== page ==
Ford Slips A Neural Net Under The Hood

FORD MOTOR CO. HAS A BETTER IDEA FOR DIAGNOSING ENGINE TROUBLE: an advanced neural network program running on chips designed by NASA's Jet Propulsion Laboratory. Starting in 2001, the chips will continuously monitor Ford car engines for misfires caused by such problems as damaged piston rings.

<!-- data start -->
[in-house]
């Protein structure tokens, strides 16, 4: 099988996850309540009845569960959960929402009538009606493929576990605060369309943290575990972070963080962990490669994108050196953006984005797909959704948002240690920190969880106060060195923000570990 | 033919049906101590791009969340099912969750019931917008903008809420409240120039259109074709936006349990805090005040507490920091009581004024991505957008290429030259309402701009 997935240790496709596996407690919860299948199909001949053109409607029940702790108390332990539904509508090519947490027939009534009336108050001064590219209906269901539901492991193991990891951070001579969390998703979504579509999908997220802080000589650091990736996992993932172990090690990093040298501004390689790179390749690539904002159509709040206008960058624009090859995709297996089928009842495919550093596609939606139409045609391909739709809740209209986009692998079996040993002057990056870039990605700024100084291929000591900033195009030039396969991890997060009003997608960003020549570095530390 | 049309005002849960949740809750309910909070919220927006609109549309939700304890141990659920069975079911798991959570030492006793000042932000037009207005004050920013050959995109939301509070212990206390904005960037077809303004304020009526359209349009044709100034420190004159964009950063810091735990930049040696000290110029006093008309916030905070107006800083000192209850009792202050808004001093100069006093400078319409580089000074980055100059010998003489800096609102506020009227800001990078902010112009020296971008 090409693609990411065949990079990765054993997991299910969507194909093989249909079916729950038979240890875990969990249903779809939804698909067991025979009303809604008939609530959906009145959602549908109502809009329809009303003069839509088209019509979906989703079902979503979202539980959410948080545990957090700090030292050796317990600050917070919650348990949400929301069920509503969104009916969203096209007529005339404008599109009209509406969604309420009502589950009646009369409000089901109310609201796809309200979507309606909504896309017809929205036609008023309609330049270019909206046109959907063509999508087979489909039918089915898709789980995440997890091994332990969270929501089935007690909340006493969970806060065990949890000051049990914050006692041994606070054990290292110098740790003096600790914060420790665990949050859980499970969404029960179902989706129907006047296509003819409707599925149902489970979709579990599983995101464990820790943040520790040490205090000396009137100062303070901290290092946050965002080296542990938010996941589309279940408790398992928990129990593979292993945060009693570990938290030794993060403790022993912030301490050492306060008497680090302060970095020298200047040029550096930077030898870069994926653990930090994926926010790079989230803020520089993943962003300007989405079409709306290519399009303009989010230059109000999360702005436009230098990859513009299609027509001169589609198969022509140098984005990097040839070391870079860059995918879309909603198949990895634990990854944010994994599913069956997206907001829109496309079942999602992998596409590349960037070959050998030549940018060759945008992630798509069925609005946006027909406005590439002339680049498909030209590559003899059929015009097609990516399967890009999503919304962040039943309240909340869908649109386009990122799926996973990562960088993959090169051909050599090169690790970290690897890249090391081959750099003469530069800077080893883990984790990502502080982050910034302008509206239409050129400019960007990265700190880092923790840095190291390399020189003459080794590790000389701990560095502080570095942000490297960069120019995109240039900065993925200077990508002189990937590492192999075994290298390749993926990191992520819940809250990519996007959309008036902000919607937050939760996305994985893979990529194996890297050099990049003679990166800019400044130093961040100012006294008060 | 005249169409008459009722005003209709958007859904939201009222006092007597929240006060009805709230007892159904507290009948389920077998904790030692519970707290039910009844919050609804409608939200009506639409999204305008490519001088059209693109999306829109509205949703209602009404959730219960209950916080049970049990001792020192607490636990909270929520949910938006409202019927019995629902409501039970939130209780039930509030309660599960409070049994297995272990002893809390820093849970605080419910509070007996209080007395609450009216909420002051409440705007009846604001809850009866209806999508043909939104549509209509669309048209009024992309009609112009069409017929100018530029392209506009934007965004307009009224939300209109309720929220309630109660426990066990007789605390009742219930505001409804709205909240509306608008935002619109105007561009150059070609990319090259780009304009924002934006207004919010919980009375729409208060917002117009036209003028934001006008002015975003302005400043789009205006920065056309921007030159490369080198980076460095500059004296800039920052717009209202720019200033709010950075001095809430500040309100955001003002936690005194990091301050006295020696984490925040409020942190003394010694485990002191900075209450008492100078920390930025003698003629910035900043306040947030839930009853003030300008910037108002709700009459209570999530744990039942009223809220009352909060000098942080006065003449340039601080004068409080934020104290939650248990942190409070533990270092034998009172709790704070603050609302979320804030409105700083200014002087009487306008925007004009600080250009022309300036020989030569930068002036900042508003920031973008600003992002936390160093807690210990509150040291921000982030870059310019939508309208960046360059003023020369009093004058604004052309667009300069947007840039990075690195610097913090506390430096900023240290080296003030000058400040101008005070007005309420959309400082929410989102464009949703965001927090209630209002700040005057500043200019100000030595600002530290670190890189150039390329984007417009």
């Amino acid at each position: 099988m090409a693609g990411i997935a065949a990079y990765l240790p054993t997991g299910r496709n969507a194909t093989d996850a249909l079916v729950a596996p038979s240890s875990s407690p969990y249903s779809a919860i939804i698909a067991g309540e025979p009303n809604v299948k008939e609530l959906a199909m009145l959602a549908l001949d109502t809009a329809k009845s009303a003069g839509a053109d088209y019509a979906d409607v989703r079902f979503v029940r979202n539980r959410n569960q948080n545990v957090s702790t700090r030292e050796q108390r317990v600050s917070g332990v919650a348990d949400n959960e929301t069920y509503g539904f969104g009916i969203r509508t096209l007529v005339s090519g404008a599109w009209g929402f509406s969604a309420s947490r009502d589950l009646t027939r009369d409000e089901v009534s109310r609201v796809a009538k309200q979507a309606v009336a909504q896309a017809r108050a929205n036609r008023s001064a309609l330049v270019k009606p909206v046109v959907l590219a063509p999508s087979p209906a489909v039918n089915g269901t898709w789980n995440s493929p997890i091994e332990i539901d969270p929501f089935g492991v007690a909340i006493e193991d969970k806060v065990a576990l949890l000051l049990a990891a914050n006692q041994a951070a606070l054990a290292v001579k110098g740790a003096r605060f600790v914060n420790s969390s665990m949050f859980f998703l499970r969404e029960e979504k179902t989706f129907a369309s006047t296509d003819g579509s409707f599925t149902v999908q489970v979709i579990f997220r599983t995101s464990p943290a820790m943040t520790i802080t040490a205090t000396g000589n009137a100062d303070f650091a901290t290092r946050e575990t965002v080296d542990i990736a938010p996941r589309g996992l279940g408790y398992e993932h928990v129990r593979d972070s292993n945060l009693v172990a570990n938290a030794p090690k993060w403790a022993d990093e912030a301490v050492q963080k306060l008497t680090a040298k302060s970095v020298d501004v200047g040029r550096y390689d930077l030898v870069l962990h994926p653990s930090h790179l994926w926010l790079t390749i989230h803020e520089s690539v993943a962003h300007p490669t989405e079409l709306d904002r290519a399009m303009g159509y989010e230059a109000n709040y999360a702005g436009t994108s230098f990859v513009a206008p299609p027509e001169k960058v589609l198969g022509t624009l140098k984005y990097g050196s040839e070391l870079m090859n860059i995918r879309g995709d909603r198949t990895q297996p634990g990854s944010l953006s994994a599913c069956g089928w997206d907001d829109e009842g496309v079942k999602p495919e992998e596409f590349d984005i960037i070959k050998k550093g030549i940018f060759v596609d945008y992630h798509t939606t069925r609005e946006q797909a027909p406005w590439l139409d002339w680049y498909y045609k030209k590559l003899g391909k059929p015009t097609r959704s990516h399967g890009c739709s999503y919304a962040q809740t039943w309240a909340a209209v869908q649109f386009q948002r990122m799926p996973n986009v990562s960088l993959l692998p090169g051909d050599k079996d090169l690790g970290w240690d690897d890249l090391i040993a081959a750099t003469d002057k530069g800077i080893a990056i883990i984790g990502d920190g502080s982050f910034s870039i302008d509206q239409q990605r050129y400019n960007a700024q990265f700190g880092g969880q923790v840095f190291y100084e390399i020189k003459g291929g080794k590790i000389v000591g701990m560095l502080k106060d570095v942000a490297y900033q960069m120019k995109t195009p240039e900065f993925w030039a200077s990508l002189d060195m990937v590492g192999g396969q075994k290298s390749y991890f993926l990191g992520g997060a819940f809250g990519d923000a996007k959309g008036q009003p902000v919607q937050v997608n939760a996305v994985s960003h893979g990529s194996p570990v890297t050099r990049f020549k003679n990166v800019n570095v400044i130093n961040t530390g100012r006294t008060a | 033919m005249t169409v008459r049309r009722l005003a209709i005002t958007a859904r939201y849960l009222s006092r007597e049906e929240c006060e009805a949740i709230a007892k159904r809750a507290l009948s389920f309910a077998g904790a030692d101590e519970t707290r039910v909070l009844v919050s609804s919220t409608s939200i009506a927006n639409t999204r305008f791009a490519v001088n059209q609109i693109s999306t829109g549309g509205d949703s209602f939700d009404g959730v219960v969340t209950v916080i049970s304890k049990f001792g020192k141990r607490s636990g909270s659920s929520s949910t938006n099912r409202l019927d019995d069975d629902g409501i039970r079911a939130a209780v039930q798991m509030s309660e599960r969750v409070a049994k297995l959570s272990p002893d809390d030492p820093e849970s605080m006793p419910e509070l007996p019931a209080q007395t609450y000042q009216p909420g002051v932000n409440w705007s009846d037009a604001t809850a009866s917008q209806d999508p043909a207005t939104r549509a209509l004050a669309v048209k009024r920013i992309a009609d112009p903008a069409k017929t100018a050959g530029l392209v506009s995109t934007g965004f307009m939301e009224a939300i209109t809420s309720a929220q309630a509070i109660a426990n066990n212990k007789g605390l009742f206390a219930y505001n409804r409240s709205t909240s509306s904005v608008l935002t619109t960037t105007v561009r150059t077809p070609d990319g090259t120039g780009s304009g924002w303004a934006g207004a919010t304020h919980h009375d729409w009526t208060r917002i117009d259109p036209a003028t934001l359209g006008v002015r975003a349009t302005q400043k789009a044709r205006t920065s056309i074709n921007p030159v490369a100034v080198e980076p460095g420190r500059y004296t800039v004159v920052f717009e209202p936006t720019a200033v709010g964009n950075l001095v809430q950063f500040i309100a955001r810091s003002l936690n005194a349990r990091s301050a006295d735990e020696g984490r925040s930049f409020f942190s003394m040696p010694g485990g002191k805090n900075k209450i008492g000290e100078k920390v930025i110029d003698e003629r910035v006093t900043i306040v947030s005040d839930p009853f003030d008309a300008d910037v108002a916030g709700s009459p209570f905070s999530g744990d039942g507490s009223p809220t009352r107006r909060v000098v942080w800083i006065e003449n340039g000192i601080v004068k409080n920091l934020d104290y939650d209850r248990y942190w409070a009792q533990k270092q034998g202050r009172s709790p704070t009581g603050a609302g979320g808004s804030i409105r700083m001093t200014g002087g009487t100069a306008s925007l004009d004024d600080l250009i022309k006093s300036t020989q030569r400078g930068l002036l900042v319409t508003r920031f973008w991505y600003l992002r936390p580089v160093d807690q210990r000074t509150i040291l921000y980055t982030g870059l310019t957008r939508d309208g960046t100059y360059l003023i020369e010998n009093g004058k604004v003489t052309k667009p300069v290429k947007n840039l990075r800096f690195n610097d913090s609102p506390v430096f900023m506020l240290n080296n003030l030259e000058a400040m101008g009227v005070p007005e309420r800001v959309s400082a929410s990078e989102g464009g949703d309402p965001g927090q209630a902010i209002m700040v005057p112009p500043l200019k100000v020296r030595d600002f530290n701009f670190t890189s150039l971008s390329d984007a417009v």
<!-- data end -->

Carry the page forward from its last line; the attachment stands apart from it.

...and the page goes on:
Today, onboard computers can't detect misfires under all operating conditions. So they are built to be hypersensitive: They catch misfires, but with an unacceptable level of false alarms. Ford's neural net program does a better job because, like the human mind, it learns by doing. When fed data on deliberately induced engine misfires simulating all operating conditions, the program learns to spot problems with precision. JPL designed the hardware, compressing the electronic elements onto a chip. Ford has the right to license the chip to other carmakers, and JPL holds the rights for nonauto uses.

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